The speed of sound in water is proportional to temperature and conductivity — which are approximately dynamic functions of water column depth and temperature (and time depending on the properties of the region you are in — the tenperature can change a lot over short time scales). You need to measure to measure these properties in order to obtain a sufficiently accurate sound speed profile to be able to trace the path taken by acoustic energy projected from the transceiver, off the sea floor and back to the transceiver. Inaccurate sound velocity quickly becomes one of the largest error terms in measurement accuracy. We computed sound speed profiles as often as we reasonably could — sometimes the science objective involved measuring these properties and we’d use data from those measurements but sometimes we were just transiting along and would draw from a supply of expendable bathy thermographs that we could use to make sound speed profiles periodically (but certainly not often enough to maintain accurate calibration all the time.)
The ship is moving and the orientation of the array needs to be accurately calibrated — shipboard MRUs are expensive and imperfect.
The water column is rising and falling and vertical position measurement accuracy is very low from systems like gps compared to horizontal measurement accuracy.
The ship is pitching and with many ship designs this can create bubbles which can be swept beneath the ship — a small amount of bubbles close to the transceiver head can absolutely overwhelm the noise budget of these systems.
I’d be curious to know how much data from ship mounted sonar systems are actually useable for large scale high resolution mapping. I believe the best teams that build high resolution global sea floor maps rely on satellite gravimetric measurements for baselines — and use very sophisticated algorithms to fuse shipboard datasets with the global gravimetry — which im guessing probably have to throw away huge amounts of information from the higher resolution shipboard systems ...
I don't have the first clue about sonar, but as someone who crunches data for environmental assessments, stratification occasionally plays hell with a lot of chemical & biological models.
Low-resolution sonar: https://www.gannett-cdn.com/presto/2019/10/21/USAT/ecaf19d4-...
Enhanced with a manual pass: https://www.gannett-cdn.com/presto/2019/10/21/USAT/0a89e2ce-...
Best guess they used the Remus 6000 to find the ship. It looks like a torpedo.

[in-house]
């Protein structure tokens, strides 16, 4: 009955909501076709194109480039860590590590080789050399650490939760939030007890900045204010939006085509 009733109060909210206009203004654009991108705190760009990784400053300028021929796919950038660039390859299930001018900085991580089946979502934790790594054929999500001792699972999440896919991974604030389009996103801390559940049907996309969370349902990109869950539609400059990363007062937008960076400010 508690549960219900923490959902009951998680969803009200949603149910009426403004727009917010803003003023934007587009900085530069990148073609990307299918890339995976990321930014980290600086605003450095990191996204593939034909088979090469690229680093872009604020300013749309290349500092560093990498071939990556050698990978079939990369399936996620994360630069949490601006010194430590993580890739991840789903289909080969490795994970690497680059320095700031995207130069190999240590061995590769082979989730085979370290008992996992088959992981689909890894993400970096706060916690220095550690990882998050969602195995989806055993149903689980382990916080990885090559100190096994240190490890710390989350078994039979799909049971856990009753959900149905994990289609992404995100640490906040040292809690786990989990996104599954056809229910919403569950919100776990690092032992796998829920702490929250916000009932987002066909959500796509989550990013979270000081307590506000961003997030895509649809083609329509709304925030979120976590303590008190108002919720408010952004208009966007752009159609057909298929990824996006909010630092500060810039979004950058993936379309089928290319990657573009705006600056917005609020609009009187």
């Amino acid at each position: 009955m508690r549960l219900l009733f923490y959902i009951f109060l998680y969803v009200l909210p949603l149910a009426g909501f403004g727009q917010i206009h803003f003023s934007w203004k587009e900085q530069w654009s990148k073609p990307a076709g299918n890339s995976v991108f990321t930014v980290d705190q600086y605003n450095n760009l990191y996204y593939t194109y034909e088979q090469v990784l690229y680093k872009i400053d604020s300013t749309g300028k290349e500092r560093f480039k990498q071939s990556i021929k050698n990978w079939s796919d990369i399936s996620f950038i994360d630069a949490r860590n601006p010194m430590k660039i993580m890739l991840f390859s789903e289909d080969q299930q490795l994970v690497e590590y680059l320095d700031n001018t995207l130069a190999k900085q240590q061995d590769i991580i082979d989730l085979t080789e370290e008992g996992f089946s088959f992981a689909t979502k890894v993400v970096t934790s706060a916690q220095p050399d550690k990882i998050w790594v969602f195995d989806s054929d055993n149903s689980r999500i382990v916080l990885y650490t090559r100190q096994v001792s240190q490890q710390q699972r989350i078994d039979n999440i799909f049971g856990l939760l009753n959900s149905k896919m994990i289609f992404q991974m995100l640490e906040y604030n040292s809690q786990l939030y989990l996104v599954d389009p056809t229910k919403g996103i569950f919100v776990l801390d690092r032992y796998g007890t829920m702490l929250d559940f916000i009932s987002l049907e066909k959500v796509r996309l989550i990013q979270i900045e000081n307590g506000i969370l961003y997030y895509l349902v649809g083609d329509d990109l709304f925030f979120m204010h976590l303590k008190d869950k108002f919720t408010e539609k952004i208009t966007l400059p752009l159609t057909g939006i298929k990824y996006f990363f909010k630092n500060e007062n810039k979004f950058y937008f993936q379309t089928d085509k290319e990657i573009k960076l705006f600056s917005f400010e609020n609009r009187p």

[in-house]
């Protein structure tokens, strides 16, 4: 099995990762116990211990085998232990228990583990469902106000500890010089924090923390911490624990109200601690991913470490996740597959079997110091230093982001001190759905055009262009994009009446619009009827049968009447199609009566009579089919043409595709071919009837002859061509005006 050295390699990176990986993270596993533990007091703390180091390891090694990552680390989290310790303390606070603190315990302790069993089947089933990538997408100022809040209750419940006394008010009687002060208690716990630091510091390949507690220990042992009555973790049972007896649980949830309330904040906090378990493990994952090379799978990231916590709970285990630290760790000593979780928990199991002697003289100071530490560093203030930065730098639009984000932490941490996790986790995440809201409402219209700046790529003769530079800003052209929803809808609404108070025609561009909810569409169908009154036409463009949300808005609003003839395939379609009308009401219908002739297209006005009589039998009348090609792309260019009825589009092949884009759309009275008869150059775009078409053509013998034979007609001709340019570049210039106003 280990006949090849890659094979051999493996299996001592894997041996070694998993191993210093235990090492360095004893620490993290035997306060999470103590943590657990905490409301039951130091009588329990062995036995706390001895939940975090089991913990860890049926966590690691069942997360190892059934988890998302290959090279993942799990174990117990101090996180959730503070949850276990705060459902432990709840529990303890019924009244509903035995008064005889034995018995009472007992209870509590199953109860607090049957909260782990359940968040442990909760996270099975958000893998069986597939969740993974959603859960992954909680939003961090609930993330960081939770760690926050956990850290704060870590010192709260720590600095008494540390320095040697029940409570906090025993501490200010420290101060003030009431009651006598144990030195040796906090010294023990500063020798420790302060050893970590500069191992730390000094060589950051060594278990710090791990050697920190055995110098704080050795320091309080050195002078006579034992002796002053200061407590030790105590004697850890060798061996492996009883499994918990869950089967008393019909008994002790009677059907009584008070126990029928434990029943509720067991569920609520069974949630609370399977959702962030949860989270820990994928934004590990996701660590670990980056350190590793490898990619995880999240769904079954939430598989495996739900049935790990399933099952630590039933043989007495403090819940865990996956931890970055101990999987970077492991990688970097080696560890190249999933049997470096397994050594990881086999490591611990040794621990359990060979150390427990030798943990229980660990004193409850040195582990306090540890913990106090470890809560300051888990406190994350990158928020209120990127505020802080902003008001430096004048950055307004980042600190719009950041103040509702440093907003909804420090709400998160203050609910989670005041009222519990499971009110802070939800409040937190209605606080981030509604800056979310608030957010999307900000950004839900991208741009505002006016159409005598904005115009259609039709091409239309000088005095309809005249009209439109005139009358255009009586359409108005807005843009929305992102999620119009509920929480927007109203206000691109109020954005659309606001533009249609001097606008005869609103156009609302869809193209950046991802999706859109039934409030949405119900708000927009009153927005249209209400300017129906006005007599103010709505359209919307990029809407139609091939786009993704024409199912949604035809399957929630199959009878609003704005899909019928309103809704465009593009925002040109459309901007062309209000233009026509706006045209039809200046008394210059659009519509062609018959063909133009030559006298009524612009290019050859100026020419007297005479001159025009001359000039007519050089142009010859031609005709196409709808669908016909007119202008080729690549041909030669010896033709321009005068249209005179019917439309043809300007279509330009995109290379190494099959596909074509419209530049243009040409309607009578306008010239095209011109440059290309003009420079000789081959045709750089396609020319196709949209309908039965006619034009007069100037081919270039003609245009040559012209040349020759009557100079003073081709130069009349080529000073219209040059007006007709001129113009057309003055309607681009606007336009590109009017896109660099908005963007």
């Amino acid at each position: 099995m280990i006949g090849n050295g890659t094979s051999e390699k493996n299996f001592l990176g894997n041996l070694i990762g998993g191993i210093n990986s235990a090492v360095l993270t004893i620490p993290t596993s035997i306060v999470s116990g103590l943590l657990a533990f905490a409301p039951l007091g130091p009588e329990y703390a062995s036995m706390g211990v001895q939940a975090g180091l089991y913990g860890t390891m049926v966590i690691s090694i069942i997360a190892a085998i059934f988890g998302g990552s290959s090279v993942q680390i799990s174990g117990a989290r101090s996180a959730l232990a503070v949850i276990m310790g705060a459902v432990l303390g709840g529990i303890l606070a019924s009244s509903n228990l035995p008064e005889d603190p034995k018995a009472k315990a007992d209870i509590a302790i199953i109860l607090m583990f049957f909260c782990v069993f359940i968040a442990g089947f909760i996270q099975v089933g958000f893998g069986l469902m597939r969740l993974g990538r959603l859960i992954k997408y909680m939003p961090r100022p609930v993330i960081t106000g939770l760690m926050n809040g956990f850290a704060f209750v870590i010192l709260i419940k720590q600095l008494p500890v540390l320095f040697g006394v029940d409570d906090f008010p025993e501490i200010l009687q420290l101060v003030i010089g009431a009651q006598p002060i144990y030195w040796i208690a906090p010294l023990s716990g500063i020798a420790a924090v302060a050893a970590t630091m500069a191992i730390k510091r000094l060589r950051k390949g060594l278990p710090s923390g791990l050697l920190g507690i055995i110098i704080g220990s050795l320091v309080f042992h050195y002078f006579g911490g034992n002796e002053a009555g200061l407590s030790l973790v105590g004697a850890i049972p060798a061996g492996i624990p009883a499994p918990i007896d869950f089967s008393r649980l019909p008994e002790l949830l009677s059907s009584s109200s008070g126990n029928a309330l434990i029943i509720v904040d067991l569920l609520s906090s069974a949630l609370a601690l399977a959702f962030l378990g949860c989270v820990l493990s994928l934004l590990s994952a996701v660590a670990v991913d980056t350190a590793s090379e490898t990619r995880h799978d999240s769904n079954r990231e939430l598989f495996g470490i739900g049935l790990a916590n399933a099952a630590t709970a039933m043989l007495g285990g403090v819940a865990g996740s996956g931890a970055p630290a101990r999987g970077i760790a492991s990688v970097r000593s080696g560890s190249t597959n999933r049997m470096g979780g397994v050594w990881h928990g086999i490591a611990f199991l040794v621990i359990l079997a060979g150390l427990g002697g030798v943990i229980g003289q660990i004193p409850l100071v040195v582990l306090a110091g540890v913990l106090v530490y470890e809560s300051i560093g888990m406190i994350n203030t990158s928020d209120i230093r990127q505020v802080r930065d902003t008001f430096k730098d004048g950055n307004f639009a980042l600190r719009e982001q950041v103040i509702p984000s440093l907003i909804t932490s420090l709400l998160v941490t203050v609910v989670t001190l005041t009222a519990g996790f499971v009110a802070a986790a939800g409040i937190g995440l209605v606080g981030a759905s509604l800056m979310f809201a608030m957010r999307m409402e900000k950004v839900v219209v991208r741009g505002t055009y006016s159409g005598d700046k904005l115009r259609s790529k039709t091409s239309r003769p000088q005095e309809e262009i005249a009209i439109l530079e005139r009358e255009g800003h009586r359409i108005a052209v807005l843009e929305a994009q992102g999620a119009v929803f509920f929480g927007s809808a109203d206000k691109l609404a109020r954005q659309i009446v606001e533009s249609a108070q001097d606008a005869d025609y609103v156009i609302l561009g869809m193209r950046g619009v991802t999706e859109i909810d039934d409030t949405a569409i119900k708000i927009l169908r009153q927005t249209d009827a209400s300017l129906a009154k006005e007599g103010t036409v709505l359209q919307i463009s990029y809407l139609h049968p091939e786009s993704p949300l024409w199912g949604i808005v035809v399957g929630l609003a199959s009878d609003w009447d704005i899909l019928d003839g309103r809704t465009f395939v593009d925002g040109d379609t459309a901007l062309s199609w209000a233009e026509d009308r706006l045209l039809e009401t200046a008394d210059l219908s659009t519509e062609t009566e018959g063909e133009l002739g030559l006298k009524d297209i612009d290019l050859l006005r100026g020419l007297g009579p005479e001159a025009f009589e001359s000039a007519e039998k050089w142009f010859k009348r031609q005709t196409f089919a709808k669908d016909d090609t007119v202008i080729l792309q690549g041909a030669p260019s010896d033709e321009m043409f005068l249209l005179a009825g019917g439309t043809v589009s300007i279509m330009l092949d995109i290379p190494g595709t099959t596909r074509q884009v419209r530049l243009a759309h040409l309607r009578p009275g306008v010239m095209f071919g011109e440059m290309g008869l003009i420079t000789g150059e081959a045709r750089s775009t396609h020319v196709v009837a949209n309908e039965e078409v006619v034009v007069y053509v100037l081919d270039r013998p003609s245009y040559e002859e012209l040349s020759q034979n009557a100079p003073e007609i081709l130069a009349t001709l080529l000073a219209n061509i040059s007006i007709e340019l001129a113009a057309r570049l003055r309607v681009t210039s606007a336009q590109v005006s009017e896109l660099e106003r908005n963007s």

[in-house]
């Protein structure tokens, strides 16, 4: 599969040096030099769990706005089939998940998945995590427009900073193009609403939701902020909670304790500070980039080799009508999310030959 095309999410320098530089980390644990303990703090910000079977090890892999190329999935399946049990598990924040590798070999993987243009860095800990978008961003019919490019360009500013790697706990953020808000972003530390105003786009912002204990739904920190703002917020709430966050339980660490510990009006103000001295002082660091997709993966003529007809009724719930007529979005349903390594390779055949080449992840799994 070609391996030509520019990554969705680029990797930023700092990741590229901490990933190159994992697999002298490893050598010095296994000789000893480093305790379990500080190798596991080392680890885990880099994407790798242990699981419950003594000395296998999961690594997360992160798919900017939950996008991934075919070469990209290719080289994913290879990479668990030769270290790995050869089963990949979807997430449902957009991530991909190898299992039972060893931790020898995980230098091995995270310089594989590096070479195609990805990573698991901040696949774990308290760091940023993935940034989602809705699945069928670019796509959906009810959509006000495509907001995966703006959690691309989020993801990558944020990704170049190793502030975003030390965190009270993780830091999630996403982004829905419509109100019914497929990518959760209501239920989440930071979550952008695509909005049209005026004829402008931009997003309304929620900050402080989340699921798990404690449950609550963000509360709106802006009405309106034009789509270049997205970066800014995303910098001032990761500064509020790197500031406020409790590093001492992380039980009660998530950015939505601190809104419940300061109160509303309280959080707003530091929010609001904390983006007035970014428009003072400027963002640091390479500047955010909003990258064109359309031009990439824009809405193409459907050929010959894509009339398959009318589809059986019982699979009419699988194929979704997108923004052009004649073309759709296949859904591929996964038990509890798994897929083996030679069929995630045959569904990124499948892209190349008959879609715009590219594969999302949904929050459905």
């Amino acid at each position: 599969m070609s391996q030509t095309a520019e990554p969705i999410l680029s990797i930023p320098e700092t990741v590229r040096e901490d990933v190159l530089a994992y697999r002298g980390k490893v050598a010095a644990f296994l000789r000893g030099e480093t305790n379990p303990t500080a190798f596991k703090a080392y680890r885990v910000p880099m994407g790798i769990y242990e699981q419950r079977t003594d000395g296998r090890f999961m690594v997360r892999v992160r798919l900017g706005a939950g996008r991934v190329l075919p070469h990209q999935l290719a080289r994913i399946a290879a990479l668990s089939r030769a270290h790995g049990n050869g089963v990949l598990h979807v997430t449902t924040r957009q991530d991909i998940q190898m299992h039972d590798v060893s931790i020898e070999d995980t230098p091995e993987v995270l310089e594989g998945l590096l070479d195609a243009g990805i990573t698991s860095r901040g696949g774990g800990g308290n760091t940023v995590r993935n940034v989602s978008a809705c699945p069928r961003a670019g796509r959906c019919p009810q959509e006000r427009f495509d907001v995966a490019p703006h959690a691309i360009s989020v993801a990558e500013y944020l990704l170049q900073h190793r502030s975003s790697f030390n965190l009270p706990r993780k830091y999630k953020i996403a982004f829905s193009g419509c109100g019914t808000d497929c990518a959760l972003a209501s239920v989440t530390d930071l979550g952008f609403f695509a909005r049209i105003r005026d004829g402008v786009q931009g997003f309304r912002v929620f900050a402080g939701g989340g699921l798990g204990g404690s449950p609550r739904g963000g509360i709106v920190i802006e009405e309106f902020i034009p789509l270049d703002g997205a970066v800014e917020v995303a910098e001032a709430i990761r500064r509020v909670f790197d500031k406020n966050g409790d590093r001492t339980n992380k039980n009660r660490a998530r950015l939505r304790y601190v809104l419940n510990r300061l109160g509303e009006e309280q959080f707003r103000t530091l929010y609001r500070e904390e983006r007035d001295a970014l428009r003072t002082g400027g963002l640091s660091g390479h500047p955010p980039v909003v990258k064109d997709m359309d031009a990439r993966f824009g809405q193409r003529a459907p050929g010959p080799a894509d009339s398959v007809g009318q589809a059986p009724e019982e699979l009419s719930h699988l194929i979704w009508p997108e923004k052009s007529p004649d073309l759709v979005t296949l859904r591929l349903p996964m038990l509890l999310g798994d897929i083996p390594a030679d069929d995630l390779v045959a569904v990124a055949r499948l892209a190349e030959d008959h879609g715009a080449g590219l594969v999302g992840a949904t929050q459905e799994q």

- 3.8 meters long
- 9 km/h speed
- 22 hour 'charge'
- 6000 meter max. diving depth
- EdgeTech 2205 sidescan array (best guess)
Logistical support alone for this AUV is incredible: crew of 20, four two thousand horsepower diesel engines eating 54 gallons of diesel per hour each at low throttle. Like 216 - 283 gallons of diesel per hour on average, and not counting electric generators on that vessel. The engines have to be overhauled every 4,000 hours. In other words, this effort would be a massive undertaking under current conditions, and there's not enough diesel on the planet to make it happen.
Only 6% of the ocean floor has been mapped. People at the Seabed 2030 project plan to map the ocean floor in high res by 2030.
Reasons to do this include navigation safety, ability to lay fiber optic wire and pipelines, because we don't know what's there, weather forecasts since water/temperature flows along ocean floor contours affect atmospheric flows, tsunami predictions, we could find sea wrecks.
Another thing that fascinates me are seamounts: volcanoes that either didn't reach the surface or that did but later eroded and subsided. With sea levels 100-150 ft lower in the last ice age, many eroded to that level, leaving a flat-topped mountain that far beneath the surface. It's too deep for normal scuba, but amateur underwater drones could easily explore them.
Secondly, no scuba diver is about to dive on the ocean floor. Maybe you're thinking of deep sea divers, who dive in a submarine or other deep sea vessel?
I don't see why that data should be held classified, at least make this project a little bit easier.
Really, you don't see why the military would want to keep the strategic advantage of keeping what they know about the sea floor secret?
It's all about to be "de-classified" anyway once the first of these sort of projects kicks off.
Not possible, period.
Note that minimizing harm and preventing it are different things.
"with the sonar switched on, having first ensured no marine wildlife is nearby that would be distressed by the sonar"
> As part of its post-prize impact work, XPRIZE announced a partnership with Seabed 2030, a collaborative project between The Nippon Foundation and The General Bathymetric Chart of the Oceans (GEBCO) to inspire the complete mapping of the world’s ocean by 2030 and to compile all bathymetric data into the freely-available GEBCO Ocean Map.
Imagining you could dive into any spot at any time kinda gives the feeling of having an entire alien planet to explore.
Our always-connected society gives us the illusion that we've discovered everything there is to discover, but apparently most of the world is uninhabited (by humans) and as this says, many parts aren't even mapped.